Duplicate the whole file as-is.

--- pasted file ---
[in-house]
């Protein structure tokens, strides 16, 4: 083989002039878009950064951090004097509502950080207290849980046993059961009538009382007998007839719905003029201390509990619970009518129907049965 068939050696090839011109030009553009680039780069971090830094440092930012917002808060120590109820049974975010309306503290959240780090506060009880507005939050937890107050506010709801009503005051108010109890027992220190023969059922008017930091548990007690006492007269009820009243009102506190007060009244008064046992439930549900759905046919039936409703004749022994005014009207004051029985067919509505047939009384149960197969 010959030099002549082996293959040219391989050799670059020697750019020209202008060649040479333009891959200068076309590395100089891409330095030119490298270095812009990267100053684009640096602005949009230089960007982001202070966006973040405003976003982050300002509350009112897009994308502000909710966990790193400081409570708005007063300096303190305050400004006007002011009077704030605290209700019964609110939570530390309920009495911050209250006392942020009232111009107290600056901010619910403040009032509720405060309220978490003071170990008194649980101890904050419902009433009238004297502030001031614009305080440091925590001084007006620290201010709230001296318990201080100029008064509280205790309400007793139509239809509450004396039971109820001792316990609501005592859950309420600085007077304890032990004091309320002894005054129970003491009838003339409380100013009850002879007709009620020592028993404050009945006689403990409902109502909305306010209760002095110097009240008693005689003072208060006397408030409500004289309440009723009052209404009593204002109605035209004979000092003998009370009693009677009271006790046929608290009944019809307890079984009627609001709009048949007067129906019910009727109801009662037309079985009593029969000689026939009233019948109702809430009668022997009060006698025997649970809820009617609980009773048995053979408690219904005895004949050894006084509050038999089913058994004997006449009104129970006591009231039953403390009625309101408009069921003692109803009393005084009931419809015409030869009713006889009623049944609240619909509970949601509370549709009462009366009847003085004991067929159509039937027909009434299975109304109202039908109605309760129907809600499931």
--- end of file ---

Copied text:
[in-house]
């Protein structure tokens, strides 16, 4: 083989002039878009950064951090004097509502950080207290849980046993059961009538009382007998007839719905003029201390509990619970009518129907049965 068939050696090839011109030009553009680039780069971090830094440092930012917002808060120590109820049974975010309306503290959240780090506060009880507005939050937890107050506010709801009503005051108010109890027992220190023969059922008017930091548990007690006492007269009820009243009102506190007060009244008064046992439930549900759905046919039936409703004749022994005014009207004051029985067919509505047939009384149960197969 010959030099002549082996293959040219391989050799670059020697750019020209202008060649040479333009891959200068076309590395100089891409330095030119490298270095812009990267100053684009640096602005949009230089960007982001202070966006973040405003976003982050300002509350009112897009994308502000909710966990790193400081409570708005007063300096303190305050400004006007002011009077704030605290209700019964609110939570530390309920009495911050209250006392942020009232111009107290600056901010619910403040009032509720405060309220978490003071170990008194649980101890904050419902009433009238004297502030001031614009305080440091925590001084007006620290201010709230001296318990201080100029008064509280205790309400007793139509239809509450004396039971109820001792316990609501005592859950309420600085007077304890032990004091309320002894005054129970003491009838003339409380100013009850002879007709009620020592028993404050009945006689403990409902109502909305306010209760002095110097009240008693005689003072208060006397408030409500004289309440009723009052209404009593204002109605035209004979000092003998009370009693009677009271006790046929608290009944019809307890079984009627609001709009048949007067129906019910009727109801009662037309079985009593029969000689026939009233019948109702809430009668022997009060006698025997649970809820009617609980009773048995053979408690219904005895004949050894006084509050038999089913058994004997006449009104129970006591009231039953403390009625309101408009069921003692109803009393005084009931419809015409030869009713006889009623049944609240619909509970949601509370549709009462009366009847003085004991067929159509039937027909009434299975109304109202039908109605309760129907809600499931």